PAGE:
Tin Facts

Tin Chemical & Physical Properties

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Tin Basic Facts

Atomic Number: 50

Symbol: Sn

Atomic Weight: 118.71

Discovery: Known since ancient time.

Electron Configuration: [Kr] 5s2 4d10 5p2

Word Origin: Anglo-Saxon tin, Latin stannum, both names for the element tin. Named after Etruscan god, Tinia; denoted by the Latin symbol for stannum.

Isotopes: Twenty-two isotopes of tin are known. Ordinary tin is composed of nine stable isotopes. Thirteen unstable isotopes have been recognized.

Properties: Tin has a melting point of 231.9681°C, boiling point of 2270°C, specific gravity (gray) of 5.75 or (white) 7.31, with a valence of 2 or 4. Tin is a malleable silvery-white metal which takes a high polish. It possesses a highly crystalline structure and is moderately ductile. When a bar of tin is bent, the crystals break, producing a characteristic 'tin cry'. Two or three allotropic forms of tin exist. Gray or a tin has a cubic structure. Upon warming, at 13.2°C gray tin changes to white or b tin, which has a tetragonal structure. This transition from the a to the b form is termed the tin pest. A g form may exist between 161°C and the melting point. When tin is cooled below 13.2°C, it slowly changes from the white form to the gray form, although the transition is affected by impurities such as zinc or aluminum and can be prevented if small amounts of bismuth or antimony are present.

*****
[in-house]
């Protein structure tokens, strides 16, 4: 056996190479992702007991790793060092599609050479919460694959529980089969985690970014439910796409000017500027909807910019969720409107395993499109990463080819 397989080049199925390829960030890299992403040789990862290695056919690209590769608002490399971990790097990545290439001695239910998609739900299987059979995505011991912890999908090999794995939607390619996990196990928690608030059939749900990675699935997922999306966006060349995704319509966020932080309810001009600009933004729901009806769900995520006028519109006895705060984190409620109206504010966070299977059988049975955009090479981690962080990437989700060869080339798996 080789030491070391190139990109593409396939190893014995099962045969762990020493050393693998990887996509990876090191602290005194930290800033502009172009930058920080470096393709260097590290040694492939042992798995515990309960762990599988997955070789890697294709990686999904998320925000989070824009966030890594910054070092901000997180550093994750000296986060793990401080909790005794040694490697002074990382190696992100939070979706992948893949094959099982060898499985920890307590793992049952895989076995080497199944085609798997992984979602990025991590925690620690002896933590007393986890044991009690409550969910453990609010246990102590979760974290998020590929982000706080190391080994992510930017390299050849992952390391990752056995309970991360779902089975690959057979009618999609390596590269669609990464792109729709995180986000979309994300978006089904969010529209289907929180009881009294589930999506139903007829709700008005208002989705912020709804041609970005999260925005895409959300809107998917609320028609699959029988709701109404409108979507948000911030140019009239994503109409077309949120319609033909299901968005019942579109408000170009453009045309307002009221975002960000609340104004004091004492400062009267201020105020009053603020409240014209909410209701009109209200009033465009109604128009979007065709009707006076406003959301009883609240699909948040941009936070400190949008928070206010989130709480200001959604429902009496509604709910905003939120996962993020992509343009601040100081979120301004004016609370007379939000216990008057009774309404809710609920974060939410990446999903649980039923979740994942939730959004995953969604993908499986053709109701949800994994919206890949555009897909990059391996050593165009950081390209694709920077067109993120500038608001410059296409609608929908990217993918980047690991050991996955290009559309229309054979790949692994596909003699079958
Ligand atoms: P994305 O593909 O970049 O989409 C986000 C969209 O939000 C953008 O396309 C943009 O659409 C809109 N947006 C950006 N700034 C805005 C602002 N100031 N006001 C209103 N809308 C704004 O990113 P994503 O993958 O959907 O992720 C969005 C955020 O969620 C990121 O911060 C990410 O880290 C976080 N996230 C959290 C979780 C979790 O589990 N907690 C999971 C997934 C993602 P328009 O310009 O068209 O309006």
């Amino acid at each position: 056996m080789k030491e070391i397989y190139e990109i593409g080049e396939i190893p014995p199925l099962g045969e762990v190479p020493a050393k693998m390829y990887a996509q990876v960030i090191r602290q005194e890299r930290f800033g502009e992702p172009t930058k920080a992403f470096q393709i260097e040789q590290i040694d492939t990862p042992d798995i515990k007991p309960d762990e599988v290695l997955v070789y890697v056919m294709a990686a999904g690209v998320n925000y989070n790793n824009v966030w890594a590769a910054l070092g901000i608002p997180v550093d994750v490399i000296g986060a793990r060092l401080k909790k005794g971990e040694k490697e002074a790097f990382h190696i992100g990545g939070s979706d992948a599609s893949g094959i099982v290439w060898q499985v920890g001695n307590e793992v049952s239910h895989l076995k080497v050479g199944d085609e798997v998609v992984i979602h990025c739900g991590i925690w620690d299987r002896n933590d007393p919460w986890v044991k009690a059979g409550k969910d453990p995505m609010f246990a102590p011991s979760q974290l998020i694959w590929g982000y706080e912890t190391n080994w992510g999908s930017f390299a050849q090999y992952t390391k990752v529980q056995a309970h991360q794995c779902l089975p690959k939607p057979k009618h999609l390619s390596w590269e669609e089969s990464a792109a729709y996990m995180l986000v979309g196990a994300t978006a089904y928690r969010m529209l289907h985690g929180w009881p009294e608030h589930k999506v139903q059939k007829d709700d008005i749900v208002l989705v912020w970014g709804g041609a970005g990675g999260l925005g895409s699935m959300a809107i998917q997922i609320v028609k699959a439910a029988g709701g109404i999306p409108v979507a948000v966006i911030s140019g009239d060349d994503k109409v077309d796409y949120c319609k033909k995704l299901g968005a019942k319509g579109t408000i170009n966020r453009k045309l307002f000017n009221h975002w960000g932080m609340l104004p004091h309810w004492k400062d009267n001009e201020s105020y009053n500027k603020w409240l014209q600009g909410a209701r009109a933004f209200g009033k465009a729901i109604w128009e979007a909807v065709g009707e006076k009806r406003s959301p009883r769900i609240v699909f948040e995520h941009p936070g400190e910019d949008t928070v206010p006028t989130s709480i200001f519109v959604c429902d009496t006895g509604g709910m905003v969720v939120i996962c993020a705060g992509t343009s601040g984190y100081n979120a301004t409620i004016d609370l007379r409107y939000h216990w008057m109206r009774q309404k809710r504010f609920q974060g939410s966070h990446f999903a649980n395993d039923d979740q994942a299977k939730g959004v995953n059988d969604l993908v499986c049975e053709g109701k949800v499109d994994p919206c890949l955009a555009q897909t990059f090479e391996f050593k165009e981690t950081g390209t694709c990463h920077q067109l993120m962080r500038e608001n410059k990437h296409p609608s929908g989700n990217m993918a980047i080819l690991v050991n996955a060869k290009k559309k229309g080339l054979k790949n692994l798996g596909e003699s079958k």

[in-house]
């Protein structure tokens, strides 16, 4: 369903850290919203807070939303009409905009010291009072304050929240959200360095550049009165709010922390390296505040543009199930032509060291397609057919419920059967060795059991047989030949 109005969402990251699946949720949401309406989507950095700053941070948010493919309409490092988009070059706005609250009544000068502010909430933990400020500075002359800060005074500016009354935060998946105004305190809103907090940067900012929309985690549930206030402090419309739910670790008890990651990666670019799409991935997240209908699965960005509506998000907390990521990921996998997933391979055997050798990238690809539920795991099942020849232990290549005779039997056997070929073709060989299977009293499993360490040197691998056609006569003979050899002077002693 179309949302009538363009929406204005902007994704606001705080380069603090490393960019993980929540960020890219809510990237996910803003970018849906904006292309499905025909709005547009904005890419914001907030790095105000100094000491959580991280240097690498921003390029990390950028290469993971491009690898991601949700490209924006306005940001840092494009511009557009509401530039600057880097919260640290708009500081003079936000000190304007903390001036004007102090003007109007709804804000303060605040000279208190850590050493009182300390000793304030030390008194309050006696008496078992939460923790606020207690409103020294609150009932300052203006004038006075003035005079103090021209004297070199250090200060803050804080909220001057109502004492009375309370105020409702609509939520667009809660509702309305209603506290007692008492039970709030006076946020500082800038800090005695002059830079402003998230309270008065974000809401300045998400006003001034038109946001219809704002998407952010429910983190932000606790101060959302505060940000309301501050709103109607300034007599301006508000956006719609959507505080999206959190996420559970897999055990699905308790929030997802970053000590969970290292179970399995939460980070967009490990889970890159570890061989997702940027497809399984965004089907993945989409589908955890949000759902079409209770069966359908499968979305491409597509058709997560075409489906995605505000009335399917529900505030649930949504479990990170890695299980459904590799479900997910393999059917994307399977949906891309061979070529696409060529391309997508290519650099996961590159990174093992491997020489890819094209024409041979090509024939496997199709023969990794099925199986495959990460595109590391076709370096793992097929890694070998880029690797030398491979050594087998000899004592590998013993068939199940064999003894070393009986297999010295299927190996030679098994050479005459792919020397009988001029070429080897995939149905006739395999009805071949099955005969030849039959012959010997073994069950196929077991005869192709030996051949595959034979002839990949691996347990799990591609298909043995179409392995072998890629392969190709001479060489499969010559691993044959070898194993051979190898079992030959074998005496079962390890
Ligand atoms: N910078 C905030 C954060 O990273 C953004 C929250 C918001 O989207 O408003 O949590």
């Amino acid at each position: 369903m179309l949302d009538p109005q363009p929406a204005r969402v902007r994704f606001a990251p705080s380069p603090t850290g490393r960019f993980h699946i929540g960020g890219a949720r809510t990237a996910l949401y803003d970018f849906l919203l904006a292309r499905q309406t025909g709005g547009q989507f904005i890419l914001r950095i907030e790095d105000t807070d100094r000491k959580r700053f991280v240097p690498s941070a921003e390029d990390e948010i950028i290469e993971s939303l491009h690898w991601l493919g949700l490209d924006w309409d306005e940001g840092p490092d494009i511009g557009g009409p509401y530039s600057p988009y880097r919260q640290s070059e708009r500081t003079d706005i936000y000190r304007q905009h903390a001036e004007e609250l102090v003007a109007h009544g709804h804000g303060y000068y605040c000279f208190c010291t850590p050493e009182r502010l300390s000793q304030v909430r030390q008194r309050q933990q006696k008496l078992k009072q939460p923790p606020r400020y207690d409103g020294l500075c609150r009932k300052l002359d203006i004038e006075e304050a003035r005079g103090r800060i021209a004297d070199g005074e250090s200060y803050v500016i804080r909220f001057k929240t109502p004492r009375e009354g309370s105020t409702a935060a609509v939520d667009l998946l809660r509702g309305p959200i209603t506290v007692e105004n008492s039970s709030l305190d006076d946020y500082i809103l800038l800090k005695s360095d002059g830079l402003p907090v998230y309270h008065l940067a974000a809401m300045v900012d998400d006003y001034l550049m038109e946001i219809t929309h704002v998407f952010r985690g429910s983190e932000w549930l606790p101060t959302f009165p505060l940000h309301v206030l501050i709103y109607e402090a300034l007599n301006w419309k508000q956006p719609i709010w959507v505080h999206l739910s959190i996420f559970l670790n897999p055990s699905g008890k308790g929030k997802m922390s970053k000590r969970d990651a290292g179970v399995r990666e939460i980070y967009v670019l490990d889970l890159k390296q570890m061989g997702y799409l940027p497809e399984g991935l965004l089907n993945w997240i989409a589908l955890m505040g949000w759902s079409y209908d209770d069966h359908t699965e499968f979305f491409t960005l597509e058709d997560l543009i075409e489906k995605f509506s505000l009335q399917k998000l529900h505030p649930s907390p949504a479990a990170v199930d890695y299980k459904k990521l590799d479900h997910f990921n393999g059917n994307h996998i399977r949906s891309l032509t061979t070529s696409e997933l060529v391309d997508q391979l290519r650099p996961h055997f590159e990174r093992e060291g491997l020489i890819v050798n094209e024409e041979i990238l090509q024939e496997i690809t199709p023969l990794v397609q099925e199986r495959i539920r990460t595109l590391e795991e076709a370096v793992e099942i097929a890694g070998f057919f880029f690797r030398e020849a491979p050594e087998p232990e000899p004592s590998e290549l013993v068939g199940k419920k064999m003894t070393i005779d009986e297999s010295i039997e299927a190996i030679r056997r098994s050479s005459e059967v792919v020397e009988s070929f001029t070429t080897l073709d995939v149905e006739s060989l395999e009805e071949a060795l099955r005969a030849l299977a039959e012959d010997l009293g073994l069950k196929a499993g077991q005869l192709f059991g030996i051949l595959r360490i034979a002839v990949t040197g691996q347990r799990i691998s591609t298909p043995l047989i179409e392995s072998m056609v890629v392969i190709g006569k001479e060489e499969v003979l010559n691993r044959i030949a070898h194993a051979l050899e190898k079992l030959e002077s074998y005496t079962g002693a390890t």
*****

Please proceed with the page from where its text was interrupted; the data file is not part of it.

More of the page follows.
Tin is resistant to attack by sea, distilled, or soft tap water, but it will corrode in strong acids, alkalis, and acid salts. The presence of oxygen in a solution accelerates the rate of corrosion.

Uses: Tin is used to coat other metals to prevent corrosion. Tin plate over steel is use to make cans for food.

Some of the important alloys of tin are soft solder, fusible metal, type metal, bronze, pewter, Babbitt metal, bell metal, die casting alloy, White metal, and phosphor bronze. The chloride SnCl·H2O is used as a reducing agent and as a mordant for printing calico. Tin salts may be sprayed onto glass to produce electrically conductive coatings. Molten tin is used to float molten glass to produce window glass. Crystalline tin-niobium alloys are superconductive at very low temperatures.

Sources: The primary source of tin is cassiterite (SnO2). Tin is obtained by reducing its ore with coal in a reverberatory furnace.

Tin Physical Data

Element Classification: Metal

Density (g/cc): 7.31

Melting Point (K): 505.1

Boiling Point (K): 2543

Appearance: silvery-white, soft, malleable, ductile metal

Atomic Radius (pm): 162

Atomic Volume (cc/mol): 16.3

Covalent Radius (pm): 141

Ionic Radius: 71 (+4e) 93 (+2)

Specific Heat (@20°C J/g mol): 0.222

Fusion Heat (kJ/mol): 7.07

Evaporation Heat (kJ/mol): 296

Debye Temperature (K): 170.00

Pauling Negativity Number: 1.96

First Ionizing Energy (kJ/mol): 708.2

Oxidation States: 4, 2

Lattice Structure: Tetragonal

Lattice Constant (Å): 5.820

References: Los Alamos National Laboratory (2001), Crescent Chemical Company (2001), Lange's Handbook of Chemistry (1952), CRC Handbook of Chemistry & Physics (18th Ed.)


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Helmenstine, Anne Marie, Ph.D. "Tin Facts." ThoughtCo, Mar. 13, 2017, thoughtco.com/tin-facts-606608. Helmenstine, Anne Marie, Ph.D. (2017, March 13). Tin Facts. Retrieved from https://www.thoughtco.com/tin-facts-606608 Helmenstine, Anne Marie, Ph.D. "Tin Facts." ThoughtCo. https://www.thoughtco.com/tin-facts-606608 (accessed January 19, 2018).